Ian Lemmy Kilmister Dies After He Was Diagnosed with Cancer
Lemmy from Motorhead has died. Motorhead and Lemmy were the biggest contributors to the music scene, not only in United Kingdom, but also all around the world. Lemmy’s first band that he became a member of, was the psychedelic band named Hawkwind, which in that time was famous for consuming abnormal amounts of LSD. Then the Motorhead was formed and the style changed from psychedelic rock to heavy metal and hard rock. Also not many people know that before Lemmy started playing with the band Hawkwind, he was working in a bar as a waiter, but his strong pursue to become a musician got him where he was for the rest of his tremendous life.
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Ian “Lemmy” Kilmister, founding member and singer in the British heavy metal band Motörhead, has died at the age of 70 shortly after learning he had been diagnosed with cancer.
The band announced on their Facebook page that Lemmy learned of the disease on 26 December, and was at home when he died.
Lemmy, born Ian Fraser Kilmister, formed Motörhead in 1975 and was its only constant member, as singer and bassist. The band released 23 studio albums and are best known for their 1980 single Ace of Spades.
The band requested fans “play Lemmy’s music LOUD. Have a drink or few. Share stories. Celebrate the LIFE this lovely, wonderful man celebrated so vibrantly himself.
“There is no easy way to say this … our mighty, noble friend Lemmy passed away today after a short battle with an extremely aggressive cancer. He had learned of the disease on 26 December, and was at home, sitting in front of his favourite video game from The Rainbow which had recently made it’s way down the street, with his family.
“We cannot begin to express our shock and sadness; there aren’t words.
“We will say more in the coming days, but for now, please … play Motörhead loud, play Hawkwind loud, play Lemmy’s music LOUD. Have a drink or few.
“Celebrate the LIFE this lovely, wonderful man celebrated so vibrantly himself.
“HE WOULD WANT EXACTLY THAT.”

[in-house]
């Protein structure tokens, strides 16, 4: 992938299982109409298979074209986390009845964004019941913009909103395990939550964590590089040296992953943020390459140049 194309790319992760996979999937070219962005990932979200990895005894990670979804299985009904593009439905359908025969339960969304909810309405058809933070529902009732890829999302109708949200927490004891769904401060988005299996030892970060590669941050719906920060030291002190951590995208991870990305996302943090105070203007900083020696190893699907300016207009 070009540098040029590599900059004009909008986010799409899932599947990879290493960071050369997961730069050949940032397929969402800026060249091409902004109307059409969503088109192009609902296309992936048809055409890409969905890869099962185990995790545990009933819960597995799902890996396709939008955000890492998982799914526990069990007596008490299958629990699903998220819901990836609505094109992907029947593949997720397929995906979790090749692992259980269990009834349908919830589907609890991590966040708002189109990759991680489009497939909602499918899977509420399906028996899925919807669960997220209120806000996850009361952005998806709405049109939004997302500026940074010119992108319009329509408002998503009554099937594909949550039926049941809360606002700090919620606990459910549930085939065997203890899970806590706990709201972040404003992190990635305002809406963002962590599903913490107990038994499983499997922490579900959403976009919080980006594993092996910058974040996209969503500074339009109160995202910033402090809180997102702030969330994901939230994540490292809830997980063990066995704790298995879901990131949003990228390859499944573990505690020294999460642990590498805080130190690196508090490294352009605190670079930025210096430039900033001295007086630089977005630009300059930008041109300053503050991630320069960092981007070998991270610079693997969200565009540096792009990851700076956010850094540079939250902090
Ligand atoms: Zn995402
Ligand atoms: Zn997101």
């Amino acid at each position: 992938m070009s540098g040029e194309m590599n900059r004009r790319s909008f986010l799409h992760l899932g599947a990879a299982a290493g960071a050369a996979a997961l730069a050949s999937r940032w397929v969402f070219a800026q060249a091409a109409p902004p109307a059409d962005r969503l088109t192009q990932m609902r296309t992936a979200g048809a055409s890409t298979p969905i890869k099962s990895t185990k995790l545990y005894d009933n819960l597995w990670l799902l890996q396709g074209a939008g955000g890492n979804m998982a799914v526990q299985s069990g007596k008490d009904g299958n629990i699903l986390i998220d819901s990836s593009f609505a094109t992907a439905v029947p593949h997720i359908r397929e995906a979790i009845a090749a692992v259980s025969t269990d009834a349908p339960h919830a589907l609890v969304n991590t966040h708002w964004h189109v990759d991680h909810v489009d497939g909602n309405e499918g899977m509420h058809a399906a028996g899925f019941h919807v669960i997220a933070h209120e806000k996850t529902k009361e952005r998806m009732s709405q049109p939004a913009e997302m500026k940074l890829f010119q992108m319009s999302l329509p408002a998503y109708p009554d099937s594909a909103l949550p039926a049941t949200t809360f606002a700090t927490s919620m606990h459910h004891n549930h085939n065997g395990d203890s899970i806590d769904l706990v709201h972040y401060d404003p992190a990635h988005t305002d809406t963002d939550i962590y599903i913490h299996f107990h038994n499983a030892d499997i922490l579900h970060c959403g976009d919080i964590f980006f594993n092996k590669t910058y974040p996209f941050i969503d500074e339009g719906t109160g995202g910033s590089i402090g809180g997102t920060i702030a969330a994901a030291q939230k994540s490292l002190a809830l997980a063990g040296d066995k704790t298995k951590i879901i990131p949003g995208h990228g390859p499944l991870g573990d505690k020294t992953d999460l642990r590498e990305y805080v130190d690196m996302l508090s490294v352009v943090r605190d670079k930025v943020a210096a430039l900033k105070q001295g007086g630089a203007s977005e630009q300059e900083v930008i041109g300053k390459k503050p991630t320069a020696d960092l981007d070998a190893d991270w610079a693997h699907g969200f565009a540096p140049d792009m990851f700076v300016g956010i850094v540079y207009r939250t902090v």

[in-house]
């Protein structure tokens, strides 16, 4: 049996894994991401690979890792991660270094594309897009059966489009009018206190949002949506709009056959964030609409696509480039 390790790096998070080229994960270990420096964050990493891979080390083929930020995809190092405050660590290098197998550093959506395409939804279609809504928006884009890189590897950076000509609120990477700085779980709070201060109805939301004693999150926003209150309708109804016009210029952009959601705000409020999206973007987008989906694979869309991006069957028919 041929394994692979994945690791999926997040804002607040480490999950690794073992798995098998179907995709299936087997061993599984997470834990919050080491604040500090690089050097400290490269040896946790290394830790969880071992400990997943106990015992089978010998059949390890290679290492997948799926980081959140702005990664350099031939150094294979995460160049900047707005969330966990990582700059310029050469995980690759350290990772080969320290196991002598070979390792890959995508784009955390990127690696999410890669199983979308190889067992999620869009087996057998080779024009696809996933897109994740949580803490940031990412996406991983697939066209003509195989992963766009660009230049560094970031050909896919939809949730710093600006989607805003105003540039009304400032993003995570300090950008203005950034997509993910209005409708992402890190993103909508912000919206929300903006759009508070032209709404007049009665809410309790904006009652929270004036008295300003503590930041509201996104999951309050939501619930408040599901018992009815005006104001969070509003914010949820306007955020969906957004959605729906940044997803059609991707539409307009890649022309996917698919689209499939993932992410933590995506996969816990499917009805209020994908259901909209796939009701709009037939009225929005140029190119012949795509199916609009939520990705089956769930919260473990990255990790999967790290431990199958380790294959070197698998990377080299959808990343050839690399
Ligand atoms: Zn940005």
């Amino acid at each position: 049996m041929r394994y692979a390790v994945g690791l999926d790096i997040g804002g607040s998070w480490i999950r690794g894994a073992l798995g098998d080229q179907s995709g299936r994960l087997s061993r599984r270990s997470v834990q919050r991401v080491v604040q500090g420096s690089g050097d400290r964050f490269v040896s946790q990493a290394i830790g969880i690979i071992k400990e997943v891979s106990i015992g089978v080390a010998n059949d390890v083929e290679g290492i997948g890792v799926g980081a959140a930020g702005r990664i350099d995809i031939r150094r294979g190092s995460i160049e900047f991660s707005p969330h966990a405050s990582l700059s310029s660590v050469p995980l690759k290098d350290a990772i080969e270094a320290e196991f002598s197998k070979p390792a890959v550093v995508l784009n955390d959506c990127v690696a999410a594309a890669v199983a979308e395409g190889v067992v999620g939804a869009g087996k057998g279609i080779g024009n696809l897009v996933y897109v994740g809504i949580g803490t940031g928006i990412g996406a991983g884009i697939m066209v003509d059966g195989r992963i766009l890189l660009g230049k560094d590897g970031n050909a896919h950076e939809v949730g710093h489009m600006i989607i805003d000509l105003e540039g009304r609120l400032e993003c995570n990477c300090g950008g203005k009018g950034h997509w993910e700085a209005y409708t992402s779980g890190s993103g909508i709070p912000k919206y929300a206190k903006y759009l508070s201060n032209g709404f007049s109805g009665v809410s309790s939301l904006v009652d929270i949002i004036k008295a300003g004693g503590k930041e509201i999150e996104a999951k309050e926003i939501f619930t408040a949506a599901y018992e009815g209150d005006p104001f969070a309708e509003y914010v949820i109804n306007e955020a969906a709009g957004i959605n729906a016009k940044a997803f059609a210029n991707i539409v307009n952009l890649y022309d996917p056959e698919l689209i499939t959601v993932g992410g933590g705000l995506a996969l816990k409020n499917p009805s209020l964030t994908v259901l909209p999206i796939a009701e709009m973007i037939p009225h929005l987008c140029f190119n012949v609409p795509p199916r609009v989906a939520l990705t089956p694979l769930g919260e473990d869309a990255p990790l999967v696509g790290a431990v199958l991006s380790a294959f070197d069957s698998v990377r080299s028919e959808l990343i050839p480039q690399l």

The band signed off: “Ian ‘Lemmy’ Kilmister
“Born to lose, lived to win.”
Tributes poured in for the heavy metal giant, with Ozzy Osbourne tweeting: “Lost one of my best friends, Lemmy, today. He will be sadly missed. He was a warrior and a legend. I will see you on the other side.”
Former Motörhead drummer Phil “Philthy Animal” Taylor died aged 61 in November. “Fast” Eddie Clarke, who becomes the last surviving member of the band’s most famous lineup, wrote on Facebook: “I have just been told that Lemmy has passed away in LA. Like Phil, he was like a brother to me. I am devastated. We did so much together, the three of us.
“The world seems a really empty place right now. I am having trouble finding the words … He will live on in our hearts. RIP Lemmy!”
Lemmy’s public struggles with illness intensified in recent years. The singer underwent surgery to have an implantable defibrillator placed in his chest in 2013, and has cancelled shows in recent years due to exhaustion and a haematoma.
The band had been scheduled to tour the UK and France in early 2016.
Lemmy was born in Burslem, Staffordshire, on Christmas Eve in 1945. His musical career began in the early 1960s and he was, for a time, a roadie for Jimi Hendrix. He played in several rock bands, including the Rockin’ Vickers, Sam Gopal and Hawkwind, before founding Motörhead (originally named Bastard).
He wrote in his autobiography, White Line Fever, that he had been fired from Hawkwind for “doing the wrong drugs”.
Motörhead’s loud, fast style was a pioneering force in heavy metal. Lemmy’s vocal growl and aggressive bass playing has been emulated by countless other bands, but the singer joked that he largely learned on the job, telling Spin in 2012 that “the volume’s loud so nobody really notices that much”.
The band’s highest-rating record was the live album No Sleep ’Til Hammersmith, which peaked at number one on the UK album charts – a testament to the band’s crushing onstage performances.